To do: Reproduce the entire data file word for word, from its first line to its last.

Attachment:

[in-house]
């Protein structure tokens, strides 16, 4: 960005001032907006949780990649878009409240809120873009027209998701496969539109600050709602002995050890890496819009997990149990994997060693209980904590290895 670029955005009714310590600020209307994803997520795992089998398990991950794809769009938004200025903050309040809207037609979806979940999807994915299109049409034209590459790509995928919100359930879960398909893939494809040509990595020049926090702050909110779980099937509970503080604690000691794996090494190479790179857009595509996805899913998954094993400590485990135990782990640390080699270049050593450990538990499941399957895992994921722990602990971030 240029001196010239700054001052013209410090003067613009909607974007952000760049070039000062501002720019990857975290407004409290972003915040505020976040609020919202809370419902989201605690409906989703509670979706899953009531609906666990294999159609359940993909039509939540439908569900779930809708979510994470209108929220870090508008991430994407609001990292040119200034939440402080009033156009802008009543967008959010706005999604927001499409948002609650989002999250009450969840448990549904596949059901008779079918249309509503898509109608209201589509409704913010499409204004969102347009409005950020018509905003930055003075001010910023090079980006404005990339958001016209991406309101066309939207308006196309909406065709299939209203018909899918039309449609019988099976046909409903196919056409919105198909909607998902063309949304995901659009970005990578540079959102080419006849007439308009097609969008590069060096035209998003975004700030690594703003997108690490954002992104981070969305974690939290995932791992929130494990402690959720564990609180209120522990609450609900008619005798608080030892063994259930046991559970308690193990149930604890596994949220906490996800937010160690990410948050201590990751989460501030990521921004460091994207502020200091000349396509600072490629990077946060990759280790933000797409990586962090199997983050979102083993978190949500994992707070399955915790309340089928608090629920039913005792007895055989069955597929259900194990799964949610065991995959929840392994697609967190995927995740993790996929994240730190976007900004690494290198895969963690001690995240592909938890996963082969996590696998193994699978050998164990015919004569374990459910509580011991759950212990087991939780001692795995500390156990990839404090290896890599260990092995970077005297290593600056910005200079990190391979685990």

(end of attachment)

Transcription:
[in-house]
């Protein structure tokens, strides 16, 4: 960005001032907006949780990649878009409240809120873009027209998701496969539109600050709602002995050890890496819009997990149990994997060693209980904590290895 670029955005009714310590600020209307994803997520795992089998398990991950794809769009938004200025903050309040809207037609979806979940999807994915299109049409034209590459790509995928919100359930879960398909893939494809040509990595020049926090702050909110779980099937509970503080604690000691794996090494190479790179857009595509996805899913998954094993400590485990135990782990640390080699270049050593450990538990499941399957895992994921722990602990971030 240029001196010239700054001052013209410090003067613009909607974007952000760049070039000062501002720019990857975290407004409290972003915040505020976040609020919202809370419902989201605690409906989703509670979706899953009531609906666990294999159609359940993909039509939540439908569900779930809708979510994470209108929220870090508008991430994407609001990292040119200034939440402080009033156009802008009543967008959010706005999604927001499409948002609650989002999250009450969840448990549904596949059901008779079918249309509503898509109608209201589509409704913010499409204004969102347009409005950020018509905003930055003075001010910023090079980006404005990339958001016209991406309101066309939207308006196309909406065709299939209203018909899918039309449609019988099976046909409903196919056409919105198909909607998902063309949304995901659009970005990578540079959102080419006849007439308009097609969008590069060096035209998003975004700030690594703003997108690490954002992104981070969305974690939290995932791992929130494990402690959720564990609180209120522990609450609900008619005798608080030892063994259930046991559970308690193990149930604890596994949220906490996800937010160690990410948050201590990751989460501030990521921004460091994207502020200091000349396509600072490629990077946060990759280790933000797409990586962090199997983050979102083993978190949500994992707070399955915790309340089928608090629920039913005792007895055989069955597929259900194990799964949610065991995959929840392994697609967190995927995740993790996929994240730190976007900004690494290198895969963690001690995240592909938890996963082969996590696998193994699978050998164990015919004569374990459910509580011991759950212990087991939780001692795995500390156990990839404090290896890599260990092995970077005297290593600056910005200079990190391979685990």